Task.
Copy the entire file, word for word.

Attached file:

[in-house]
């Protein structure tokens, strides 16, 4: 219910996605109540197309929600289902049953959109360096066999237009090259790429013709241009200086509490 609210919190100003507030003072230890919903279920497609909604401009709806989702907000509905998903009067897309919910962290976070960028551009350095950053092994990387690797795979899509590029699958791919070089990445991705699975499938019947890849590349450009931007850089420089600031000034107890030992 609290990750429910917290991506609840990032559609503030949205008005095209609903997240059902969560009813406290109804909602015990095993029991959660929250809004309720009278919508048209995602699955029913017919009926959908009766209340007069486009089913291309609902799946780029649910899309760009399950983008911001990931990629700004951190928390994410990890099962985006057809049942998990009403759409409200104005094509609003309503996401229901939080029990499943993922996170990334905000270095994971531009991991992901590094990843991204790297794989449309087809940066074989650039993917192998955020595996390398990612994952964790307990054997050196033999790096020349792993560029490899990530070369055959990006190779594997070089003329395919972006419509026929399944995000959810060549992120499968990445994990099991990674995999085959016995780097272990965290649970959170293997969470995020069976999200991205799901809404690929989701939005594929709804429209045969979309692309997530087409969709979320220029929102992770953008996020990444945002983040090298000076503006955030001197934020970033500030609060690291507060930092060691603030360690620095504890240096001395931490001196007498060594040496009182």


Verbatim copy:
[in-house]
């Protein structure tokens, strides 16, 4: 219910996605109540197309929600289902049953959109360096066999237009090259790429013709241009200086509490 609210919190100003507030003072230890919903279920497609909604401009709806989702907000509905998903009067897309919910962290976070960028551009350095950053092994990387690797795979899509590029699958791919070089990445991705699975499938019947890849590349450009931007850089420089600031000034107890030992 609290990750429910917290991506609840990032559609503030949205008005095209609903997240059902969560009813406290109804909602015990095993029991959660929250809004309720009278919508048209995602699955029913017919009926959908009766209340007069486009089913291309609902799946780029649910899309760009399950983008911001990931990629700004951190928390994410990890099962985006057809049942998990009403759409409200104005094509609003309503996401229901939080029990499943993922996170990334905000270095994971531009991991992901590094990843991204790297794989449309087809940066074989650039993917192998955020595996390398990612994952964790307990054997050196033999790096020349792993560029490899990530070369055959990006190779594997070089003329395919972006419509026929399944995000959810060549992120499968990445994990099991990674995999085959016995780097272990965290649970959170293997969470995020069976999200991205799901809404690929989701939005594929709804429209045969979309692309997530087409969709979320220029929102992770953008996020990444945002983040090298000076503006955030001197934020970033500030609060690291507060930092060691603030360690620095504890240096001395931490001196007498060594040496009182």